Half a century after Elia Kazan made A Face in the Crowd, the performances–by Andy Griffith, Patricia Neal, and Anthony Franciosa–are still pungent, the dark tale of media manipulation still resonates, and even fans can't quite define its power.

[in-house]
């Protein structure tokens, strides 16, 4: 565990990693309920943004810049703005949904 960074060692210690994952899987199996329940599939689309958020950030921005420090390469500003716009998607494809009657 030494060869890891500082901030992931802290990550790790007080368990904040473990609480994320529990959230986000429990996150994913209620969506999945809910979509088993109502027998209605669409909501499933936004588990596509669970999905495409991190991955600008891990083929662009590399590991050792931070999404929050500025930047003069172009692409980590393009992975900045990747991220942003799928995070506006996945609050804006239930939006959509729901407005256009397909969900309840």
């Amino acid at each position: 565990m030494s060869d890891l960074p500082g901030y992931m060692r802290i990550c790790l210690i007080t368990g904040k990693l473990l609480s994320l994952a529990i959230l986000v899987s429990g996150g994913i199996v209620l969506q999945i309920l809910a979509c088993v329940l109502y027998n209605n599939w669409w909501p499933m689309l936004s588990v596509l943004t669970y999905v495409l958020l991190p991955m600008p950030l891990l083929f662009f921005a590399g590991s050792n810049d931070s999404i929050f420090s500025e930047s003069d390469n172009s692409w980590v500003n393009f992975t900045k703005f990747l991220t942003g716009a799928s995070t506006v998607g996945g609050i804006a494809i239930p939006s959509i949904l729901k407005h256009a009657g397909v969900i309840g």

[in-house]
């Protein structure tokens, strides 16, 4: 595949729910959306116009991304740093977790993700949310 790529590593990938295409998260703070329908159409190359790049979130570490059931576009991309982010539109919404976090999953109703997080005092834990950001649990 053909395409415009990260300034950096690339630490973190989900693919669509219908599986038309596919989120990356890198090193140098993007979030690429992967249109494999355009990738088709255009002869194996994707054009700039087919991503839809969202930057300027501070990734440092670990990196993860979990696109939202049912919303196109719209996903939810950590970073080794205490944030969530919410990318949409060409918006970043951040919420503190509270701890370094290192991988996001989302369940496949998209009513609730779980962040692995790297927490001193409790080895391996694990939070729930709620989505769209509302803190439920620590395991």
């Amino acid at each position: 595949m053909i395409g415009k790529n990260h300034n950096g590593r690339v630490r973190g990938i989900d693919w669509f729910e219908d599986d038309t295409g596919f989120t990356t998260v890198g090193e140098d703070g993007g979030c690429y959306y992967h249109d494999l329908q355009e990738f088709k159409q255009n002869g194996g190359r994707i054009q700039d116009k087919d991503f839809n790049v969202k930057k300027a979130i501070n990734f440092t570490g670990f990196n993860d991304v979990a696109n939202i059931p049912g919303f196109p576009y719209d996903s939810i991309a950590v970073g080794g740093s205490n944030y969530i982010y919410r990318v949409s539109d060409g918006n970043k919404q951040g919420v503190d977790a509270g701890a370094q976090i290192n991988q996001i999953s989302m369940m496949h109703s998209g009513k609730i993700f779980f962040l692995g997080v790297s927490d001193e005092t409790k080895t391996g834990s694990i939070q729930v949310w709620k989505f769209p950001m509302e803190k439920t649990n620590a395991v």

Made during the middle slumbers of the Eisenhower era, Elia Kazan's A Face in the Crowd marks its 50th birthday in 2007 and retains its status as one of the most provocative, unplaceable vagrants—or is it mongrels?—of American moviemaking. It's a perennial in-between. It didn't behave then, and it doesn't quite belong now. It has neither indelibly darkened into a lithographic fable, like Charles Laughton's masterwork, The Night of the Hunter, nor faded into parchment. As Richard Schickel observes in his gung-ho biography of Kazan, published in 2005, "The film has never achieved wide popularity, but it has never disappeared, either. It keeps nagging away at us. At some of us, at least." A Face in the Crowdwas and is a satire for the enlightened minority ("some of us, at least") about the threat posed to democracy when TV personalities achieve magnetic sway over the masses and wield their popularity like a whip. If Fascism comes to America, this film suggests, it'll be wearing the friendly, donkey grin of a good ol' boy. Written by Budd Schulberg (who also did the screenplay for Kazan's On the Waterfront), A Face in the Crowd is a dark-hued tall tale about a rough-diamond charismatic—Andy Griffith's singer-joker Lonesome Rhodes—who catapults into national celebrity, only to become the puppet of a populist scheme orchestrated by corporate overlords, who exploit his likability as a lever of social control. Rhodes is no innocent buffoon; he's as cynical as his paymasters. He preys upon the yearnings and insecurities of regular folks and plays them for suckers, until he commits career suicide by open mike, the victim of a "Macaca" moment. A Face in the Crowd might have become an acrid, worrywart exercise in elitist condescension if it hadn't been for the seams-busting acting of Griffith, who unleashes a moody, gutsy force unsuitable for the future sheriff of Mayberry; Patricia Neal, as the film's abused, bruised conscience; Anthony Franciosa, who has the appetite of a gigolo turned jackal; and, gleaming in her screen debut, Lee Remick.